• CIDEr that measures the similarity between a generated caption for an image and the reference captions.
  • SPICE that evaluates caption generated for an image by placing importance on capturing details about objects, attributes, relationships (semantic propositions)
  • Using larger models with a bigger number of parameters to evaluate responses generated by smaller language models
  • Universal benchmarks for a range of tasks: machine translation, summarization, natural language generation, question answering, and more. Some of the famous benchmarks are Pile, GLUE, SuperGLUE, MMLU, LAMBADA, and Big Bench Collaboration Benchmarks,
  • Code specific benchmarks: HumanEval, and Mostly Basic Python Programming (MBPP)
  • Human in the loop (HITL) where human evaluators provide feedback on the quality of the generated text by the model

Hosting Options:

Traditional hosting solutions used for smaller models do not provide required optimization functionality to host LLM models with optimal inference latency and/or throughput. With SageMaker you can use large model inference container images with Deep Java Library (DJL) Serving. SageMaker supports model parallelism and inference optimization libraries including:

Additionally you can host LLMs on SageMaker using Hugging Face LLM Deep Learning Container (DLC) enabling high-performance text generation through tensor parallelism, dynamic batching, and model quantization.


Prompts, generated response, and RAG performance need to be closely monitored in production along with data quality, model quality, infrastructure utilization, endpoint latency and throughput.

It is also important to compare their capabilities to a baseline overtime for any drift or eventual degradation of quality in the generated response. 

Some of the proposed metrics to monitor prompts/responses are: context, relevance to prompt, existence of pattern (repetitiveness), repeatability, readability, token size, jailbreaking, injection, refusal, sentiment, toxicity, response hallucination. For RAG it is recommended to monitor chunk size, produced embeddings, embedding speed, and semantic search results. All of these aspects need to be monitored over time to facilitate timely remediation through retraining.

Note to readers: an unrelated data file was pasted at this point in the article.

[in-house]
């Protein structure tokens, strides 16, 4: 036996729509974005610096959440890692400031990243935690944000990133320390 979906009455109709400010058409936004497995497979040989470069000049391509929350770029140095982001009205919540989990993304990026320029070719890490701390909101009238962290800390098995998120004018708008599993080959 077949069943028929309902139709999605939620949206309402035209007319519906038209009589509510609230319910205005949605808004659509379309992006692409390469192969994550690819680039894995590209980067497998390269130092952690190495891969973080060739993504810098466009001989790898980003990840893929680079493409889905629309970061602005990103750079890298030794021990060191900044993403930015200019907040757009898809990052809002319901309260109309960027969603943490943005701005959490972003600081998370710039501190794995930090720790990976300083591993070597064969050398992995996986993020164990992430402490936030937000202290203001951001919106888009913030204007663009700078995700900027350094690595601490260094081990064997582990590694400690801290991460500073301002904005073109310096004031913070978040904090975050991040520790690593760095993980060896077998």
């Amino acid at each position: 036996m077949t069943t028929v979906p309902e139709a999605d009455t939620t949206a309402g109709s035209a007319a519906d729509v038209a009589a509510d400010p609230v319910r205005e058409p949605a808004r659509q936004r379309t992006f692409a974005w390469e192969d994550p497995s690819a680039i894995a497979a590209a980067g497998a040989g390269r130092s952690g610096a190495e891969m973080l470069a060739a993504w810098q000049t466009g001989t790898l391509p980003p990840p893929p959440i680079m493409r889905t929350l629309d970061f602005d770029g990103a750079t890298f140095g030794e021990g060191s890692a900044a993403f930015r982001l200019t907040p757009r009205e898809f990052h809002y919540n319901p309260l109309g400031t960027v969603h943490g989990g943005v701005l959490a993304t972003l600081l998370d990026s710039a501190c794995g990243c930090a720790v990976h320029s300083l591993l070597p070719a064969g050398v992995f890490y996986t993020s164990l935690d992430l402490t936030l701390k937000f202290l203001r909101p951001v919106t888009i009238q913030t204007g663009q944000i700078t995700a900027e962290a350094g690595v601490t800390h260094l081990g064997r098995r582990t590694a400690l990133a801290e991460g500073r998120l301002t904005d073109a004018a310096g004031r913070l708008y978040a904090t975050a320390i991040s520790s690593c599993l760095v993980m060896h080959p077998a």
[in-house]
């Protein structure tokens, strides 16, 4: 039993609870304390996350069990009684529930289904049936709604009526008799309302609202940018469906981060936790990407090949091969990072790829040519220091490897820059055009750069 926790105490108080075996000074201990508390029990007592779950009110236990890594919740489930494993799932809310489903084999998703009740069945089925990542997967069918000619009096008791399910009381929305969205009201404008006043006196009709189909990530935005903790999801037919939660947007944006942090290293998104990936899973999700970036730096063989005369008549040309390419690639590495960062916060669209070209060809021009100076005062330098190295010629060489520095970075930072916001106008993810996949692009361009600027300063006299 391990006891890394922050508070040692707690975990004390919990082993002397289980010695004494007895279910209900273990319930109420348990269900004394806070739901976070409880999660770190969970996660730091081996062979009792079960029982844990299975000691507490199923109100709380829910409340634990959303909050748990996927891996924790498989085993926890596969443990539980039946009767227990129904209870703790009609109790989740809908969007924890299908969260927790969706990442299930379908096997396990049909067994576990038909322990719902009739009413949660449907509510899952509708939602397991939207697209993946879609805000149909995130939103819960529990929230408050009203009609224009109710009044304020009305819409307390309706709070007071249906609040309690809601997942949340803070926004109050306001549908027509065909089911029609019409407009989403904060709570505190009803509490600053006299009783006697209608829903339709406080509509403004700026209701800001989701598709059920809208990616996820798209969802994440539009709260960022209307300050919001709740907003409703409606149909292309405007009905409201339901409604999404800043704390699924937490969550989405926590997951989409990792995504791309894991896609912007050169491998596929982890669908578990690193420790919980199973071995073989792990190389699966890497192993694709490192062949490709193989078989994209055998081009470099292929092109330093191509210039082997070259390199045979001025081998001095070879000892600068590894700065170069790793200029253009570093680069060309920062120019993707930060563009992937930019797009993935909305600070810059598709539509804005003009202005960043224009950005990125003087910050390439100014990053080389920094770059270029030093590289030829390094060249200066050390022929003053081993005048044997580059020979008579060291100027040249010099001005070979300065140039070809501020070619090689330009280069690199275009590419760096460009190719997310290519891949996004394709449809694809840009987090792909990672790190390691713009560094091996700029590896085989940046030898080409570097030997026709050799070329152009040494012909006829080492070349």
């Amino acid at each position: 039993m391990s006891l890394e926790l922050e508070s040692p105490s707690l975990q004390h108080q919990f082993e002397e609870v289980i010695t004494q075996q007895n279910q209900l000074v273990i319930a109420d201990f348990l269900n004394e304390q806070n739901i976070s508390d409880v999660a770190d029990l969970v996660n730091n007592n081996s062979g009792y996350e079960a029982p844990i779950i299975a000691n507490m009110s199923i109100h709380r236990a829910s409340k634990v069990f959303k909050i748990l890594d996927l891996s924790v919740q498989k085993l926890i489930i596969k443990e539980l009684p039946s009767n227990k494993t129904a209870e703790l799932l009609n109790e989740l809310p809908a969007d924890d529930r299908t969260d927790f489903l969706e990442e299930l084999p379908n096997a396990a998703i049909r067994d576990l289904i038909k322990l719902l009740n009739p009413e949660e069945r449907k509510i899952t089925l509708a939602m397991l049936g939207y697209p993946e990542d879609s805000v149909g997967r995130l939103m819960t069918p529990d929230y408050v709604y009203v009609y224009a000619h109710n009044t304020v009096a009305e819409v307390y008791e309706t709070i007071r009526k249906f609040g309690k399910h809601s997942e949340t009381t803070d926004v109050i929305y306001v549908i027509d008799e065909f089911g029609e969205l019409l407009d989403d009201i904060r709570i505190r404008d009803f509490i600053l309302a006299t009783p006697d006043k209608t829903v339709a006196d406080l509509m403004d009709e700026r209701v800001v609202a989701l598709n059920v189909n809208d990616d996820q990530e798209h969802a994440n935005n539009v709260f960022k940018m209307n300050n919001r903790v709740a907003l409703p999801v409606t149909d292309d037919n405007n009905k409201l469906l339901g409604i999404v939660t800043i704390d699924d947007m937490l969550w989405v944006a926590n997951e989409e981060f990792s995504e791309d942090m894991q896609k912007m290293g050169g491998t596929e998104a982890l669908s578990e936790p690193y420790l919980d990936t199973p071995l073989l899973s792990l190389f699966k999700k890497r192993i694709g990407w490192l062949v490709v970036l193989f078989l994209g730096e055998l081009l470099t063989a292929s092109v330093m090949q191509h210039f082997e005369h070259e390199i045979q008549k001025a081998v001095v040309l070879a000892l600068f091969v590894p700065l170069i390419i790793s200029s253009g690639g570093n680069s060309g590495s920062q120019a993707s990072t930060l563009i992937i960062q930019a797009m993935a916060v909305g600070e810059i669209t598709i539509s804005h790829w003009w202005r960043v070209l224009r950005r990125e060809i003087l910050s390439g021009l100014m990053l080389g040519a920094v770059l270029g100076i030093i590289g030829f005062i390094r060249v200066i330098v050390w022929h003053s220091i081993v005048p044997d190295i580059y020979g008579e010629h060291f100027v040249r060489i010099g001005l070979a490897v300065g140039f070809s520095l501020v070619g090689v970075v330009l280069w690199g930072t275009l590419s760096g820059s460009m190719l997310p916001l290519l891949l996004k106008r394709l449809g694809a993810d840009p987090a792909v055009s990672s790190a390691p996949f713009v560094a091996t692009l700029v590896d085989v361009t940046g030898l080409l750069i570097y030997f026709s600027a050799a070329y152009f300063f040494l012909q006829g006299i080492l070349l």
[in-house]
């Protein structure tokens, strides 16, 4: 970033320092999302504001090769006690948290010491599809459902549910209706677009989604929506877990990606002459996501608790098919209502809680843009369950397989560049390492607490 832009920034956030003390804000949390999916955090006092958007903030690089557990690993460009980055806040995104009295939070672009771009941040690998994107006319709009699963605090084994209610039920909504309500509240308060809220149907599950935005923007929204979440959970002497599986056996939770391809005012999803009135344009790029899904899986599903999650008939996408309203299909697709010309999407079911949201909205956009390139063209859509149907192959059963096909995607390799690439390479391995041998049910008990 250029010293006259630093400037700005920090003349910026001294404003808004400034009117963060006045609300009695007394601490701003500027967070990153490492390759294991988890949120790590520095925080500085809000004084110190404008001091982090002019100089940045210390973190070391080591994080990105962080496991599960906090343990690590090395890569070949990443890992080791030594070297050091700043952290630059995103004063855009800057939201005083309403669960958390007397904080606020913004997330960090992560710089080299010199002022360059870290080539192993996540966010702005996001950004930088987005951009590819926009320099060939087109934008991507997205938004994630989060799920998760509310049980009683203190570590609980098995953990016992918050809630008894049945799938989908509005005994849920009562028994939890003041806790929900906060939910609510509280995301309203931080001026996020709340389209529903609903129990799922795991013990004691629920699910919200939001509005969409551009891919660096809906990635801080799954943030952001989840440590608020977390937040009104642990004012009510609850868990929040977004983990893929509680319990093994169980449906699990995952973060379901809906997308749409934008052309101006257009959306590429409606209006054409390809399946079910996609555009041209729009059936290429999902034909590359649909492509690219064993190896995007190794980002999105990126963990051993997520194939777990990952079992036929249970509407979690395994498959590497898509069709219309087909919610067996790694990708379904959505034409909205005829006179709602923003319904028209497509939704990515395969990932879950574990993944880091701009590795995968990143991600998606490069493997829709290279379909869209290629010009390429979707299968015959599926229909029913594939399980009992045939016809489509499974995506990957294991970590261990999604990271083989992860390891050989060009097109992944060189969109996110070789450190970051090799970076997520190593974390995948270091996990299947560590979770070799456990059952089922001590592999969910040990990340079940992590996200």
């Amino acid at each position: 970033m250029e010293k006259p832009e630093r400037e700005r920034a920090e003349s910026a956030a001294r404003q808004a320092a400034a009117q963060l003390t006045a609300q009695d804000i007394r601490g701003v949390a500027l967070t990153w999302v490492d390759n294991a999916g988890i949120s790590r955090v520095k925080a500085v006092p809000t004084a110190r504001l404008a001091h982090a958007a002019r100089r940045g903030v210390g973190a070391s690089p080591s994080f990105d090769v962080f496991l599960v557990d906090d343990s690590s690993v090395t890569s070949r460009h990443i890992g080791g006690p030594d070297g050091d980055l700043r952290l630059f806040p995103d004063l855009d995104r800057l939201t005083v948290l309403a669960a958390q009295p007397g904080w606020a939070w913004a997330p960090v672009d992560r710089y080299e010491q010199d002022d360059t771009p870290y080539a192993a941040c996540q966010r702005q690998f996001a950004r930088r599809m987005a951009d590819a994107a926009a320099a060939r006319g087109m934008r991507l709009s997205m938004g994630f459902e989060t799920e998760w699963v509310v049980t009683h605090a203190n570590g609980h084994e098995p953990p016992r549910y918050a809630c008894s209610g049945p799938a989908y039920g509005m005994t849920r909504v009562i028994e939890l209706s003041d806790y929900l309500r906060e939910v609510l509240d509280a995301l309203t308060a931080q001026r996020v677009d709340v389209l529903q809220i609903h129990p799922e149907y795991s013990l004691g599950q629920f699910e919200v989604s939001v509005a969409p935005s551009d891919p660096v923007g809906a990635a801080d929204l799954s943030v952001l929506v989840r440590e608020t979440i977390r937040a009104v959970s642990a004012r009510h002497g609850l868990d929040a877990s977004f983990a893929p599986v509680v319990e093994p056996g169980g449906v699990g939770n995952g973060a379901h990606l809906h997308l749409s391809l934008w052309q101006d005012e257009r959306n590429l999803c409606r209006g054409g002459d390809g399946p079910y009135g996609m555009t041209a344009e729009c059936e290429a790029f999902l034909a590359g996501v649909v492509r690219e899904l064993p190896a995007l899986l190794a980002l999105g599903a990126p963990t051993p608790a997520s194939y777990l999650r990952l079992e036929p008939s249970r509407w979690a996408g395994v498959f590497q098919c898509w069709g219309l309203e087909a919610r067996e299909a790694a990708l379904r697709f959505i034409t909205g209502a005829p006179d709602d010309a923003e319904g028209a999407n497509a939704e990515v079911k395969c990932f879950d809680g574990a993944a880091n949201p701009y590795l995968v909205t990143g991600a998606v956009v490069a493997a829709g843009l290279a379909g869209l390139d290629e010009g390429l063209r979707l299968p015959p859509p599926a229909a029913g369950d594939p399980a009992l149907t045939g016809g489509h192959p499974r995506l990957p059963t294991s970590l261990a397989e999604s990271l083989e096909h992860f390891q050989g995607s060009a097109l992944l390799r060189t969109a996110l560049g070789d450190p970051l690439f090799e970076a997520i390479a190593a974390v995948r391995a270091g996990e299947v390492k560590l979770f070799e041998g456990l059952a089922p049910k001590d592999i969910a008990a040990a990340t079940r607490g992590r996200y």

It is also possible to implement a Shadow Testing or AB Testing pipeline to compare different prompts, embeddings, and/or LLMs over time to choose the best one for different use cases. SageMaker provides these features out of the box and they can also be combined with other open source tools such as MLflow to get the best of all of them.

In many cases where automated monitoring is not possible or relevant benchmark is not available for your specific domain you can use the human-in-the-loop capabilities of SageMaker through SageMaker Augmented AI (A2I) to implement human review of LLM predictions in production.

Image 6: Human in the loop - SageMaker A2I

Final LLMOps Solution Architecture:

If we add all the above components to our existing MLOps solution it will turn to the following high level architecture which serves as an end-to-end solution to automate and operationalize the LLM models. Of course, AWS is always releasing new services so you should expect this architecture to change slightly after re:Invent 2023.

Image 7: LLMOps Reference Architecture on AWS

If you’d like to turn your generative AI vision into reality with strategy workshops, rapid prototyping, and production-ready projects leveraging Caylent’s deep AWS MLOps and GenAI experience, get in touch with our Artificial Intelligence & MLOps experts to see how we can help you design and implement scalable and future-proof solutions. For some examples, take a look at our Generative AI offerings.

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Artificial Intelligence & MLOps
Ali Arabi

Ali Arabi

Ali Arabi is a Machine Learning Architect at Caylent with extensive experience in solving business problems by building and operationalizing end-to-end cloud-based Machine Learning and Deep Learning solutions and pipelines using AWS SageMaker. He holds an MBA and MSc Data Science & Analytics degree and is AWS Certified Machine Learning professional.